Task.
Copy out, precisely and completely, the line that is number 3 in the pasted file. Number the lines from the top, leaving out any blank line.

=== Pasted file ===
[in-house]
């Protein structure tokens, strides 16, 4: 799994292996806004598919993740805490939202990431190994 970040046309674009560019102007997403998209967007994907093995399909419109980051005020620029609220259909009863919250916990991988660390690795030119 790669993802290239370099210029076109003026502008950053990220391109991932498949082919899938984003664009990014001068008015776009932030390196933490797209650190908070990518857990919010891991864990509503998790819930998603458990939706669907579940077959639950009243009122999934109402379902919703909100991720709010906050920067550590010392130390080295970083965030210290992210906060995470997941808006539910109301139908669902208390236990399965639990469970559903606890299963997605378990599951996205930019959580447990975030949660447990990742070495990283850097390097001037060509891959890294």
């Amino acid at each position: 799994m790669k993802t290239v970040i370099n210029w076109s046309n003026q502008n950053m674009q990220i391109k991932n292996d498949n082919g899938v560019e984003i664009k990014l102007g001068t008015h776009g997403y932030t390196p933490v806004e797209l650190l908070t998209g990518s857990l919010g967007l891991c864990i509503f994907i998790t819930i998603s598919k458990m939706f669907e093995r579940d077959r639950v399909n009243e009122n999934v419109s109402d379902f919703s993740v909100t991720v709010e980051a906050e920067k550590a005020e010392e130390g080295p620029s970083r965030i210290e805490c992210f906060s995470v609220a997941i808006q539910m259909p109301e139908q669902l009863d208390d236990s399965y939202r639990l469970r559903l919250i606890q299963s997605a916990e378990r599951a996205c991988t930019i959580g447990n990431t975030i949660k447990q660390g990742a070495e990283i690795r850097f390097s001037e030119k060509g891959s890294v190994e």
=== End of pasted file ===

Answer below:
């Amino acid at each position: 799994m790669k993802t290239v970040i370099n210029w076109s046309n003026q502008n950053m674009q990220i391109k991932n292996d498949n082919g899938v560019e984003i664009k990014l102007g001068t008015h776009g997403y932030t390196p933490v806004e797209l650190l908070t998209g990518s857990l919010g967007l891991c864990i509503f994907i998790t819930i998603s598919k458990m939706f669907e093995r579940d077959r639950v399909n009243e009122n999934v419109s109402d379902f919703s993740v909100t991720v709010e980051a906050e920067k550590a005020e010392e130390g080295p620029s970083r965030i210290e805490c992210f906060s995470v609220a997941i808006q539910m259909p109301e139908q669902l009863d208390d236990s399965y939202r639990l469970r559903l919250i606890q299963s997605a916990e378990r599951a996205c991988t930019i959580g447990n990431t975030i949660k447990q660390g990742a070495e990283i690795r850097f390097s001037e030119k060509g891959s890294v190994e």